The 1990s was a time when the seeds of the social dynamic that is now flourishing all around us were being sown. The time when the World Wide Web took off and people began using the first digital, still clunky mobile phones and sending electronic messages. The time when the first geek-powered social networks emerged, if still far removed from the powerful dynamics of Facebook and Twitter. The time when hip-hop pioneers like Missy Elliott and Timbaland defined a post-digital, funkily syncopated fluency of body and language that anticipated post-Internet art and dance music subgenres like footwork and grime, as well as suggesting a cyborg-like polyrhythmic fine-tuning between physical movement and technical surroundings that also exerts a pressure towards self-optimization. The time when wars in Iraq and the Balkans established the spectrum of madness (between remote-controlled drones and neighbours murdering each other) that is still raising fundamental questions about how to render social interactions immune. to breakdowns of civilization. The time when Jeff Koons performed his relationship with Ilona Staller (Cicciolina) as pornographic art (the Koons poses in Kiss are taken from this cycle), thus anticipating the self-marketing strategies of Paris Hilton or Kim Kardashian. The time when Judith Butler published Bodies That Matter (1993), demonstrating a way of talking more freely about the connection between physical affect and linguistic constructions, and thus about a rich variety of sexual and gendered identities. And, not least, it was a time when relational aesthetics came to the fore and the Spanish-Swiss choreographer and dancer La Ribot began to sell her short solo choreographies Piezas Distinguidas (from 1994) to a small group of collector friends as a comment on the status of dance works in comparison to works of fine art – thus heralding a period in which, during the 2000s, a small number of major museums (including MoMA, Tate Modern and FRAC Lorraine) began to collect substantial amounts of live art.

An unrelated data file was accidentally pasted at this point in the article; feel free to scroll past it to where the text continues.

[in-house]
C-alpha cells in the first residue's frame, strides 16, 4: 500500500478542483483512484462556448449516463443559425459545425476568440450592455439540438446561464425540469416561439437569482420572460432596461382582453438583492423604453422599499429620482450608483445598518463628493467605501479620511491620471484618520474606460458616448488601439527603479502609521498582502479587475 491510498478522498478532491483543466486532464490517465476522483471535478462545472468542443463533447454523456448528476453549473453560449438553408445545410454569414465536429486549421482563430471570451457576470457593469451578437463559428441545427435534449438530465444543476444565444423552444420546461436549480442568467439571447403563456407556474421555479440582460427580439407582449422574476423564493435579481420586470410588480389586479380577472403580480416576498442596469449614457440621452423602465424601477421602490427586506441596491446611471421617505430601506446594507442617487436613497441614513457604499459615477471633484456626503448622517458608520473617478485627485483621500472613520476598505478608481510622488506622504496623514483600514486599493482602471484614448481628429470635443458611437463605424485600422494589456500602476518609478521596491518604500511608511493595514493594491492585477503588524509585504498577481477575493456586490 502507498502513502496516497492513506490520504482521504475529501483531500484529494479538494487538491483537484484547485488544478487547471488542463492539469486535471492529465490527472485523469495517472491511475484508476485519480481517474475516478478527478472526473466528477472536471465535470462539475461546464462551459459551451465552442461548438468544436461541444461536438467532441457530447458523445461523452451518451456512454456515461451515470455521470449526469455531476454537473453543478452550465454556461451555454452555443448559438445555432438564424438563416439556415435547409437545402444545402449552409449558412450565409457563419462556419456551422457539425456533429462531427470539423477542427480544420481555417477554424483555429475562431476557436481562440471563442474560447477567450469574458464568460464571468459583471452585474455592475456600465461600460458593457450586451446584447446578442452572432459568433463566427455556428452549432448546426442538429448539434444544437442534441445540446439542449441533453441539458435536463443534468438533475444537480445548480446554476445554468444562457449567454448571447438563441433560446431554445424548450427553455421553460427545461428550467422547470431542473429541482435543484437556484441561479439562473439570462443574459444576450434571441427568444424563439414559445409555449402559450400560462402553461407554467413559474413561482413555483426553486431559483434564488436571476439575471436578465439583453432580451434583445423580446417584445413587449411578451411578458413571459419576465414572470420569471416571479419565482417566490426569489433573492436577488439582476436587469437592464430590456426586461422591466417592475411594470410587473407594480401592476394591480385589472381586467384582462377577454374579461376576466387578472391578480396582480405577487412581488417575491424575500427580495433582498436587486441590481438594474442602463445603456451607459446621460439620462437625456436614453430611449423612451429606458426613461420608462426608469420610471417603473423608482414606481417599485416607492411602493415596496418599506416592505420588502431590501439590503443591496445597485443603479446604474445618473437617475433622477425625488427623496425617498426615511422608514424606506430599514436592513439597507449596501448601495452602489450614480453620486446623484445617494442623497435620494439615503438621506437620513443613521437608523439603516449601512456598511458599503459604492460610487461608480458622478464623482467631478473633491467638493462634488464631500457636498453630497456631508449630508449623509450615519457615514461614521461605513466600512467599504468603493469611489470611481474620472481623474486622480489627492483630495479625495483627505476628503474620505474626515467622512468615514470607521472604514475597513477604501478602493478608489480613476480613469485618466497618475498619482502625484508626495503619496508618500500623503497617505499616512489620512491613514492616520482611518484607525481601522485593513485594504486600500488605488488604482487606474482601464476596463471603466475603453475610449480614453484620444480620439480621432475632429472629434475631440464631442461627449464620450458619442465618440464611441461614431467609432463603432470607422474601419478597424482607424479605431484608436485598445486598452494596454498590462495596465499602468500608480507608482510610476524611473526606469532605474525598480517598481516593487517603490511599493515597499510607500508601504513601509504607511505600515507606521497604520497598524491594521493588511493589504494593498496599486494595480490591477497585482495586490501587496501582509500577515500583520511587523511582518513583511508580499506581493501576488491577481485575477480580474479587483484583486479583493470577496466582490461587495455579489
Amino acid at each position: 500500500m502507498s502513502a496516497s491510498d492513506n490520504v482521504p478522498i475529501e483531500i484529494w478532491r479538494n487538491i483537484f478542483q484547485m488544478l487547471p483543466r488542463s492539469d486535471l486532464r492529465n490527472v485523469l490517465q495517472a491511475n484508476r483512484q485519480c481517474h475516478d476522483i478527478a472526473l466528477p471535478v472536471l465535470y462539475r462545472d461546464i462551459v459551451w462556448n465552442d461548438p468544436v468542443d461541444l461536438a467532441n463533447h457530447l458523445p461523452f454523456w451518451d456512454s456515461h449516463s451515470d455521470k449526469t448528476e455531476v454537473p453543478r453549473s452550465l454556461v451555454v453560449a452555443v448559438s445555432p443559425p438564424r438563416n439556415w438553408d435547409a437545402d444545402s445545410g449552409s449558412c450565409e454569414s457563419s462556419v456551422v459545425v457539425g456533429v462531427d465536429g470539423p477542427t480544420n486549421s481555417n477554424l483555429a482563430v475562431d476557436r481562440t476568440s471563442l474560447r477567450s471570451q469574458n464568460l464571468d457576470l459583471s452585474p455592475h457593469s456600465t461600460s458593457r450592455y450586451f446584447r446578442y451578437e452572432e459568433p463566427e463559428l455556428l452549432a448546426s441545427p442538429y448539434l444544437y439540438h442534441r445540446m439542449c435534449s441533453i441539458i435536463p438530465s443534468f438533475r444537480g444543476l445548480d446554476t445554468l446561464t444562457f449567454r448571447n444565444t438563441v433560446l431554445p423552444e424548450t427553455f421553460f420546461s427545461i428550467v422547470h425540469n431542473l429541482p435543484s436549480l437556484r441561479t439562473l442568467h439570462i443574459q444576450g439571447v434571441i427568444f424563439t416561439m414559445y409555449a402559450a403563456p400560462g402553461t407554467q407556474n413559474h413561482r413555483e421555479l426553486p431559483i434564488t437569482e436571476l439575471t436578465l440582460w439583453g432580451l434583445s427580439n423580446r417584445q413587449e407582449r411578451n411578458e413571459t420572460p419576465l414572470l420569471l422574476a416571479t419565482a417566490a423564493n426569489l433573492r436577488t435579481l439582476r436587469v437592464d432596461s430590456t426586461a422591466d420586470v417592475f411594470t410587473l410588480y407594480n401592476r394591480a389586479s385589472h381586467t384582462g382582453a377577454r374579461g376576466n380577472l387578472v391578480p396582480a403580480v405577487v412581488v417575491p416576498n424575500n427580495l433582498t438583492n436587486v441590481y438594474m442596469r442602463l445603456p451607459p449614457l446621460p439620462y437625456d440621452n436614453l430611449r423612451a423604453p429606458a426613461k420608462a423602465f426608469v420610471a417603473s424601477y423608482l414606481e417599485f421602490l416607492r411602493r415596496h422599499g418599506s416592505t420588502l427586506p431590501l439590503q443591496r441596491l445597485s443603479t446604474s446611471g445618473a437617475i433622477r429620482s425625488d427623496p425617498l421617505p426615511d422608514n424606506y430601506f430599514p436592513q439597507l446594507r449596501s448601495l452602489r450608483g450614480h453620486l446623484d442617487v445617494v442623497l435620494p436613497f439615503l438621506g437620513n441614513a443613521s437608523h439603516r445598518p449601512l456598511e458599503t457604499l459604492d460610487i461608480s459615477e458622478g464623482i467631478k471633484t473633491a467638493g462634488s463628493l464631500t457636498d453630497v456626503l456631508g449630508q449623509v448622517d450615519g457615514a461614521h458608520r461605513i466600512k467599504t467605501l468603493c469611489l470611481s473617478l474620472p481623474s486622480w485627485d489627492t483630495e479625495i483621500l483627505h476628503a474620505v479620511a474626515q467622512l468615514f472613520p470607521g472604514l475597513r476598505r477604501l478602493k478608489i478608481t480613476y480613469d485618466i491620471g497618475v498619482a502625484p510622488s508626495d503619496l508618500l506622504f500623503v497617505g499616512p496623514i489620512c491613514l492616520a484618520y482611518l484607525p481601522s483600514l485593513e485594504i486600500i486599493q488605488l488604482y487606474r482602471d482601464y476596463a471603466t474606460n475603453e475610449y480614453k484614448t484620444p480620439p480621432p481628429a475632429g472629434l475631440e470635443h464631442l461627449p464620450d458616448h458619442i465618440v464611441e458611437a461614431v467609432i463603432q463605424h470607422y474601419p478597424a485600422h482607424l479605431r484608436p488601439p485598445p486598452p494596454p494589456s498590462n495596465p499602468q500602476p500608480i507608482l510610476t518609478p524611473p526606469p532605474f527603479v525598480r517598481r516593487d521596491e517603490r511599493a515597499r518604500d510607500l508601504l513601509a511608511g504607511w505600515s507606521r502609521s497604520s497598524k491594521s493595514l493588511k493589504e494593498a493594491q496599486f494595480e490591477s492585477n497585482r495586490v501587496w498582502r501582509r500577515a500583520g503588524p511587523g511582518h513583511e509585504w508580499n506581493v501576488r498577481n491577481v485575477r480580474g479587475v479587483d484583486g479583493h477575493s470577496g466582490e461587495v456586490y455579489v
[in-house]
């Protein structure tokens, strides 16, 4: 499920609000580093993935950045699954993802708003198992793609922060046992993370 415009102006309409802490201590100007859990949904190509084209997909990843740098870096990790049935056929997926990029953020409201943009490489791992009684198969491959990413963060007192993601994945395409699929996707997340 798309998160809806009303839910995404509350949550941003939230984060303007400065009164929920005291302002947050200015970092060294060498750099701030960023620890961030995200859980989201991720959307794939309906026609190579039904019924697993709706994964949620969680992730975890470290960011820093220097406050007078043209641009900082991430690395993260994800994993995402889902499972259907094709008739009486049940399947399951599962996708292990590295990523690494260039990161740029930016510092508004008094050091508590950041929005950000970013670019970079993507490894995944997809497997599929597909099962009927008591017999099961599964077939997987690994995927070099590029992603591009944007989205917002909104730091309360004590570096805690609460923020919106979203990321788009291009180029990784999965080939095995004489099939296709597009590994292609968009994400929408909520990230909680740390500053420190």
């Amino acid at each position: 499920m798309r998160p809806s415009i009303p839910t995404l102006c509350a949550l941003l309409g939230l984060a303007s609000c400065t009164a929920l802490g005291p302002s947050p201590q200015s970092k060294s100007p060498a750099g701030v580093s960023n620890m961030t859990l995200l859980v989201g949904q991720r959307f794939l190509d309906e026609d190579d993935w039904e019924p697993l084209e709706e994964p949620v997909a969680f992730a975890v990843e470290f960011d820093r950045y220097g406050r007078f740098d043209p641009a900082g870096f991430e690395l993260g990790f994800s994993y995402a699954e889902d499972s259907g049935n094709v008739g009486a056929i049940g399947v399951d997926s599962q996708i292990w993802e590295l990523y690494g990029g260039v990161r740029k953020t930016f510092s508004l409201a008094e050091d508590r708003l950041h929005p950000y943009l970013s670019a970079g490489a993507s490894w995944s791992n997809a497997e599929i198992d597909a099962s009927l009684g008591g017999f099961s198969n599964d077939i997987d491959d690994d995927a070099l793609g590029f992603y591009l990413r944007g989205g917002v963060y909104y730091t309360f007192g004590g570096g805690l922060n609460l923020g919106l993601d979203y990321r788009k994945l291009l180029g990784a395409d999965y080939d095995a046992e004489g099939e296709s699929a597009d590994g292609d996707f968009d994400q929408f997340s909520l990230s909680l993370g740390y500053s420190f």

In Sehgal’s work, the spirit of the 1990s makes itself felt as precisely that – a spirit. His art is of today, but without renouncing its origins. This was also a key aspect of the above-described high point at the Martin-Gropius-Bau. As the assembled interpreters of This Variation, around twenty of them (I should have counted!), spread out around the atrium, they were joined by the others from This Situation, Yet Untitled and the two Ann Lee girls, and suddenly there was an operatic moment – Baaaaa, baba bab, bab, baaaa! Touching pathos. Like the prisoners’ choir in Nabucco (1841), or the animals in the forest in Bambi (1942). Or like art in the 1990s. Simple and complex, light-hearted and tragic characters proudly gather and fill the stage. One might hold all of this against the work, but it is actually what cements its quality, as the impact is achieved without undue scene shifting or orchestral bombast. Moreover, it is not theatrically expanded or exploited, appearing briefly for a few minutes before the merged ensembles withdraw back into the snail shells of their individual works – leaving only the two protagonists of Kiss behind in the atrium (clothed this time) to carry on snogging.